That’s right: these elusive kingpins were out in full force during Frieze LA. Jeff Bezos may not have bought at the fair (…that we know of), but he did attend Larry Gagosian’s dinner for Richard Prince, taking his usual perch next to the world’s biggest art dealer. And as the fair opened, it was revealed that Bezos spent $165 million on collector David Geffen’s Beverly Hills home, while rumors were flying that the Amazon founder was also the buyer of the $52.4 million Ed Ruscha that sold at Christie’s in November.

Meanwhile, the Pace and Kayne Griffin Corcoran banger at the San Vicente Bungalows brought out Mark Pincus, the Zynga founder who donated $3 million to James Turrell’s Roden Crater, as well as Leonardo DiCaprio (OK, it’s a bit of a stretch to call Leo a “tech guy,” but he is an investor in the environmental startup Aspirational). Above all, the biggest tech get of that particular party was Tesla founder Elon Musk, who made an appearance at the Bungalows to see his girlfriend, the musician Grimes, spin a surprise DJ set. 



Compton High School Marching Band. Photo courtesy Billy Farrell / BFA for Chateau Marmont.

The wildest party of Frieze LA was once again White Cube’s go-for-broke bash at that infamous City of Angels den of sin, the Chateau Marmont. This year, Jay Jopling‘s London gallery managed to double down on what made the party so nuts last year. Not only was there a string of La La Land royalty haunting the hallways, but hotel owner André Balazs decided to screen artist Sarah Morris’s Los Angeles (2004)—a slow-mo look into the celeb-obsessed mania of Tinseltown—on a wall by the hotel’s famed pool. Like last year, the marching band from Compton High School wound its way through the bungalows and lounges, but there was also an acapella gospel group to serenade guests as they came in through a special entrance to the hotel. Expect the top-notch drumline to come in from Compton again next year. 



Pop Quiz will return next week, but in the meantime, let’s give a big round of applause to the winner of last week’s contest: the art adviser Antoine Simon of London, England. As Antoine correctly answered, the work in the photo is by Urs Fischer, its owner is dealer Jeffrey Deitch, and it resides in the dealer’s house in the Los Feliz neighborhood of Los Angeles—a house previously owned by Cary Grant, who’s seen right there on the table.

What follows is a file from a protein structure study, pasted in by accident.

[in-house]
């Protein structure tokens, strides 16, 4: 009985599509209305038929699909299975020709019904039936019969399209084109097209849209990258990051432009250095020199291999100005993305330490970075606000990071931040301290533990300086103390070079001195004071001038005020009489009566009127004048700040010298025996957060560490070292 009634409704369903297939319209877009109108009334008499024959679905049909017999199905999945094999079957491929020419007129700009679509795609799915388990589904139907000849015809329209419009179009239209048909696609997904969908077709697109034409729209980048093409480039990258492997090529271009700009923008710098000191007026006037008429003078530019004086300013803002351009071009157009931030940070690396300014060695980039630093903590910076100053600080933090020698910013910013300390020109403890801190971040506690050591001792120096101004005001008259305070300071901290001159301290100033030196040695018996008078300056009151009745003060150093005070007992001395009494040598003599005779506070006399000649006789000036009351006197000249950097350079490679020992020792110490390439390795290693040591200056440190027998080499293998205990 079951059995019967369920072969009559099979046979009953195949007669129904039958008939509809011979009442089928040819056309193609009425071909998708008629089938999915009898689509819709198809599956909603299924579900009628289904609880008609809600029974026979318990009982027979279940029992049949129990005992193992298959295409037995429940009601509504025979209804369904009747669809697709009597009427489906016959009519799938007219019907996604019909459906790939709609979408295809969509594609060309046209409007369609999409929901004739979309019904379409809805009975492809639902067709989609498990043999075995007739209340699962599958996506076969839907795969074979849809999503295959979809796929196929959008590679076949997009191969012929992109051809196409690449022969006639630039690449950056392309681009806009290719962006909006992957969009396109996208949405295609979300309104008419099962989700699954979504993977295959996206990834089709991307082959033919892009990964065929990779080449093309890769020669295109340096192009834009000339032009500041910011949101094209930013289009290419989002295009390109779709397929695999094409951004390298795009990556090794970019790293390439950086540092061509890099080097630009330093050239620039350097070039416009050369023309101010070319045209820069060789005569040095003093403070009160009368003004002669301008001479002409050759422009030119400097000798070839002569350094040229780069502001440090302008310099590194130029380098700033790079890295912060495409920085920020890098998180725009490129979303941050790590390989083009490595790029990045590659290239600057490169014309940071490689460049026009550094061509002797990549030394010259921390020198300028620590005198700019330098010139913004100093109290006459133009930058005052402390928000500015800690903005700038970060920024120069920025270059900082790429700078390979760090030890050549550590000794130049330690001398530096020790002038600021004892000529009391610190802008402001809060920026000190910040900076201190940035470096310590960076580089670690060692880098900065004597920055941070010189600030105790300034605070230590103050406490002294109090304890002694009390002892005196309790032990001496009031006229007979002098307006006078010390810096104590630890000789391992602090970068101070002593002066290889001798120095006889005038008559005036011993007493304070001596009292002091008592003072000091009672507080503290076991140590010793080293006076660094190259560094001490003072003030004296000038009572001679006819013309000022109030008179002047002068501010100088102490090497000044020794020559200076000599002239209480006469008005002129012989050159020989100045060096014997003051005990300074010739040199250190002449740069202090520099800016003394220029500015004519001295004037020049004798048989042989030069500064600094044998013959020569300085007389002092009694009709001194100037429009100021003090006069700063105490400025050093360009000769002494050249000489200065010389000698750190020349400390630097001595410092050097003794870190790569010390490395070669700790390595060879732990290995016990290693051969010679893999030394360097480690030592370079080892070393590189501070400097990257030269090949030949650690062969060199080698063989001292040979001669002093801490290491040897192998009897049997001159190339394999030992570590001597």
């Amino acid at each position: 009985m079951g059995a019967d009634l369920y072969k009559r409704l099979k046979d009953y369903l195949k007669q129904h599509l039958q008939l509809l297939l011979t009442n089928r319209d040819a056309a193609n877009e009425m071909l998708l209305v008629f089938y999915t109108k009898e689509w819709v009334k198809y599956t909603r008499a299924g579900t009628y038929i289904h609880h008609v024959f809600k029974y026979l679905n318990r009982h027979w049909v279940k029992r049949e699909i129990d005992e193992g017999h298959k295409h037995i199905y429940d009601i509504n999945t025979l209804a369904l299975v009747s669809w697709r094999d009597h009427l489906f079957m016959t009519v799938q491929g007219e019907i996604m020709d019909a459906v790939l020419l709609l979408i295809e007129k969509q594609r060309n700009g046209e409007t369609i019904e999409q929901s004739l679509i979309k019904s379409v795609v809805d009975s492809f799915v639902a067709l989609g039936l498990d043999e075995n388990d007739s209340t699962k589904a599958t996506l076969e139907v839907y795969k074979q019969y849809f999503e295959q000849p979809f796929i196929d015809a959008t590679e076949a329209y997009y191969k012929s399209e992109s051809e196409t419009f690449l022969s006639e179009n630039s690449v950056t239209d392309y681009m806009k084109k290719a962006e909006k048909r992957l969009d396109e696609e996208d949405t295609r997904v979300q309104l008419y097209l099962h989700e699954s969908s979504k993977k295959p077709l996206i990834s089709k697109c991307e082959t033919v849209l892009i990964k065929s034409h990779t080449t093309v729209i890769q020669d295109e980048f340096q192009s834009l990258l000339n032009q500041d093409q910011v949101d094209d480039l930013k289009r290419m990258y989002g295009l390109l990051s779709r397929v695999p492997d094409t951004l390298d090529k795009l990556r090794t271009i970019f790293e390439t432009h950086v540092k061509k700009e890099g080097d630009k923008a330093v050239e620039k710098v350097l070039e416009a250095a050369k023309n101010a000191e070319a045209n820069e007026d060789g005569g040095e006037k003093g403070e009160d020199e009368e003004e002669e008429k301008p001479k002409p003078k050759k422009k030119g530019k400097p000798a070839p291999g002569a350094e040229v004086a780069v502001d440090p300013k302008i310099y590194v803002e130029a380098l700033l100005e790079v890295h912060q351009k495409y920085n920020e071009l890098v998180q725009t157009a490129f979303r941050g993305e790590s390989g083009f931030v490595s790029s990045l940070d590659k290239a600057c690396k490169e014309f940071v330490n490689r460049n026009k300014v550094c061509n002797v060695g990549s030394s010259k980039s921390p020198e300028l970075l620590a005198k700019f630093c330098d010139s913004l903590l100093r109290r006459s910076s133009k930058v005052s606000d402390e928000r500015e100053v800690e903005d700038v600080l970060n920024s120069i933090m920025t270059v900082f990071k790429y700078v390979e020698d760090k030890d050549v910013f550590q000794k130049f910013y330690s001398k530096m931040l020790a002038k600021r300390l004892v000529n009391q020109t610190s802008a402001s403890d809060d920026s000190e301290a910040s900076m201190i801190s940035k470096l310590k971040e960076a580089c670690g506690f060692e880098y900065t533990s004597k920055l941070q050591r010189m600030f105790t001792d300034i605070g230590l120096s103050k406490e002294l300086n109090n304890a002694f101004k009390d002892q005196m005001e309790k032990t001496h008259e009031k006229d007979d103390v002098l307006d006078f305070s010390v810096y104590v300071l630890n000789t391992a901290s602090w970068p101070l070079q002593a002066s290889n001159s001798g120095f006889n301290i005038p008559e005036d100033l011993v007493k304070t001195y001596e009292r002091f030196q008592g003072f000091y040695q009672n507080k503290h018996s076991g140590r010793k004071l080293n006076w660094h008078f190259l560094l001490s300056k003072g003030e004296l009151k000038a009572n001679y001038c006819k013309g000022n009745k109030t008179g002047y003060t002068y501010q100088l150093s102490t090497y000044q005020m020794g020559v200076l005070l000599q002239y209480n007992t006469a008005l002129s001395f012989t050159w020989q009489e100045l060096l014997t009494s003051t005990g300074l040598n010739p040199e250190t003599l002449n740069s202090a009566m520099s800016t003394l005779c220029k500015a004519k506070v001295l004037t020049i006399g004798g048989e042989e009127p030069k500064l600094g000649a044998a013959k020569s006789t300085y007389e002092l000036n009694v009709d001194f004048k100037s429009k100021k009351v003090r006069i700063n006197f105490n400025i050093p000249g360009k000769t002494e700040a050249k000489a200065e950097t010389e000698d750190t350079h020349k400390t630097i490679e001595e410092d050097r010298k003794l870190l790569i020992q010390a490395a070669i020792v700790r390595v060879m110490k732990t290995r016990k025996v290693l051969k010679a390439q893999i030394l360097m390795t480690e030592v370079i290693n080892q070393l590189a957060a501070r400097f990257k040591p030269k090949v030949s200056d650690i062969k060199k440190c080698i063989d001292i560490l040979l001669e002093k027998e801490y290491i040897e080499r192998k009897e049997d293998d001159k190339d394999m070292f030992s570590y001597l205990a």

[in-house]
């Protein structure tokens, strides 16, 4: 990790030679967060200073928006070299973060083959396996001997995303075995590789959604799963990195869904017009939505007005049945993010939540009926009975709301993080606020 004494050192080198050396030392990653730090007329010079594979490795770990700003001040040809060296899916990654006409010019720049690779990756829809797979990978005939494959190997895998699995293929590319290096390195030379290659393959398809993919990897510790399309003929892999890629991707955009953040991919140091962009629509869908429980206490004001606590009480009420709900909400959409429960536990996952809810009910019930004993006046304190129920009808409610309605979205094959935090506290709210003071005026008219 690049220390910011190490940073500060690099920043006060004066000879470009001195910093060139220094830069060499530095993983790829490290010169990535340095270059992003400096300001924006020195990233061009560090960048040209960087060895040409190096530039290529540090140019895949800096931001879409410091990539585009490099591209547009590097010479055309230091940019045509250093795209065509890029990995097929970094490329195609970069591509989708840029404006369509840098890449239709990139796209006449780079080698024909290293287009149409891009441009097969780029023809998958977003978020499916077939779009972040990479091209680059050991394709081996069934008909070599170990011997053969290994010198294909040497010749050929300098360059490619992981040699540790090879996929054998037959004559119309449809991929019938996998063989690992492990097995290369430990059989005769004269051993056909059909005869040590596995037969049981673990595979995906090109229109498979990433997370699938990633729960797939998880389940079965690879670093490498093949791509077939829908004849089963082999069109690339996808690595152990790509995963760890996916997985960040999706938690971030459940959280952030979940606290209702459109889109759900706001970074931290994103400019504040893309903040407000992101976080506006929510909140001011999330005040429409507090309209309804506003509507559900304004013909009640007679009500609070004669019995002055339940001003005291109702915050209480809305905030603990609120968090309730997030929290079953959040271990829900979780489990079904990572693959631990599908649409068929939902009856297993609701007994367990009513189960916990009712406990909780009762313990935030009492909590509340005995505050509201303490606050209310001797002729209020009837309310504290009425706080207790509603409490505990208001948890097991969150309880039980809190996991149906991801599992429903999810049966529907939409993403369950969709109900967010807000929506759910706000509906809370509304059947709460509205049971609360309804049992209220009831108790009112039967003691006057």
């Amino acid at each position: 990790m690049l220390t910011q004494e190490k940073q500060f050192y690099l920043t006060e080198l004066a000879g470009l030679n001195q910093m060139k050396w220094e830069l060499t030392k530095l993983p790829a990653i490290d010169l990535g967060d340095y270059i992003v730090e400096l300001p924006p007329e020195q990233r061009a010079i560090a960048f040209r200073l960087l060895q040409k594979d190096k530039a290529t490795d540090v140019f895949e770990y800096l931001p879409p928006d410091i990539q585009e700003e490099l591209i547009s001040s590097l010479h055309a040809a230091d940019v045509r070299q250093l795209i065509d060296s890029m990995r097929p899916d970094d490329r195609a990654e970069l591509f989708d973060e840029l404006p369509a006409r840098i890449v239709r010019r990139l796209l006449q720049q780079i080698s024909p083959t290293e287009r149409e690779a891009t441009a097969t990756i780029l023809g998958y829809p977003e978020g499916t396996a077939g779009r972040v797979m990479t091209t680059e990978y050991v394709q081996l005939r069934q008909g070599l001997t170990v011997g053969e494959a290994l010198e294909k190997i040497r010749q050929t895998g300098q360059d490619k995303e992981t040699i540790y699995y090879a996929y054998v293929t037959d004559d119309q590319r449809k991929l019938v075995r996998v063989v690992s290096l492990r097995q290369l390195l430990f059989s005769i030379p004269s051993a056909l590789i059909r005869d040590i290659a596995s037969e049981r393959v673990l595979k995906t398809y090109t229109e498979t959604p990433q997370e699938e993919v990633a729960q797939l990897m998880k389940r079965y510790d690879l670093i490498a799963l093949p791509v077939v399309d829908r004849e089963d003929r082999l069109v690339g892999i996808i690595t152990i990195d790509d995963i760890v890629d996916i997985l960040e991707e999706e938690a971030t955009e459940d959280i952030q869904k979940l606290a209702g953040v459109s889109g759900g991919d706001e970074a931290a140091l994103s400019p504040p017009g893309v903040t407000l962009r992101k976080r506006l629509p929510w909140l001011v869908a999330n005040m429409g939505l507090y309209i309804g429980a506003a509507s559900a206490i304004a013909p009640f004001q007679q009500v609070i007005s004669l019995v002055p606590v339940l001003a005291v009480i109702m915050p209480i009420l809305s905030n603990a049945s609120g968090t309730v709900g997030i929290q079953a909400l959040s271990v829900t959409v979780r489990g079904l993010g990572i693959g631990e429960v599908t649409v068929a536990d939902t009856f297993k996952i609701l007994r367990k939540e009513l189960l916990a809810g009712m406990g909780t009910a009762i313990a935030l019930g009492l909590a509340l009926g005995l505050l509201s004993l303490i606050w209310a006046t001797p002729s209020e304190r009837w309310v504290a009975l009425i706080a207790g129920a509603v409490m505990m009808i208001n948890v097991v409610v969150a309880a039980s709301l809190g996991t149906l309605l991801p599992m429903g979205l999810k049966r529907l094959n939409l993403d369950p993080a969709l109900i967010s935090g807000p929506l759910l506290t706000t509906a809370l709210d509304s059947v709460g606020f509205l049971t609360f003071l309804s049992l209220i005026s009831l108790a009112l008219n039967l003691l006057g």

Artist Robert Janitz has left Anton Kern Gallery, where he’s been on the roster since 2015, but will stay with Canada Gallery in New York and König Galerie in Berlin—and has also pretty much relocated his studio to the Juárez neighborhood of Mexico City … art advisor Lisa Schiff negotiated the purchase of Barkley Hendricks’s Father, Son, And… (1969) at Frieze LA for one of her clients, and Jack Shainman Gallery said the price for such works range from $1.5 million to $5 million, making it potentially the biggest sale of the fair … the keen-eyed artist and critic Aria Dean is now represented by Greene NaftaliRob Pruitt and B. Wurtz have work in the Maison Margiela boutique in SoHo … the rapper Pop Smoke, who died tragically in a home invasion earlier this week, was a student of the artist Gina Beavers when he took art classes in elementary school and middle school … collector and chef Daniel Humm has installed a work by Roni Horn at his new London restaurant Davies & Brook, inside Claridge’s … in addition to buying a James Turrell on behalf of Kendall Jenner, advisor Meredith Darrow also bought another Turrell and a Grotjahn from Blue & Poe at Frieze, both for the same Los Angeles client (who is not Jenner) … Rachel Comey, the designer of choice for female power dealers around the globe, is opening a Paris pop-up in the gallery-stuffed nabe of the Marais through March with an installation by former Andrea Rosen artist Ketuta Alexi-Meskhishvili Joel Mesler, the artist and Rental Gallery proprietor, wrote the press release for his new show at Harper’s Apartment in the form of a hypothetical letter to artist Darren Bader, inviting him to the opening.



Art handlers with the fingers of Damien Hirst’s very big arm. Photo courtesy Instagram.

*** Justin Bieber in some very acid-washed jeans in the New York backlot at Frieze Los Angeles, checking out the projects sector alongside fair director Bettina Korek *** Donald Glover (AKA Childish Gambino) in Jeffrey Deitch‘s booth at Frieze *** artists Jeff Koons, Judith Bernstein, and Carroll Dunham—plus Topeka and 10:04 novelist Ben Lerner—at the opening of Peter Saul‘s show at the New Museum *** Damien Hirst installing five-foot-long fingers for an utterly gigantic bronze arm that will serve as the spire of a chapel he’s erecting at Château La Coste in the south of France *** Johnny Depp at SPRING/BREAK LA, hanging with singer Tom Waits at a booth showing work by his daughter, Kellesimone Waits.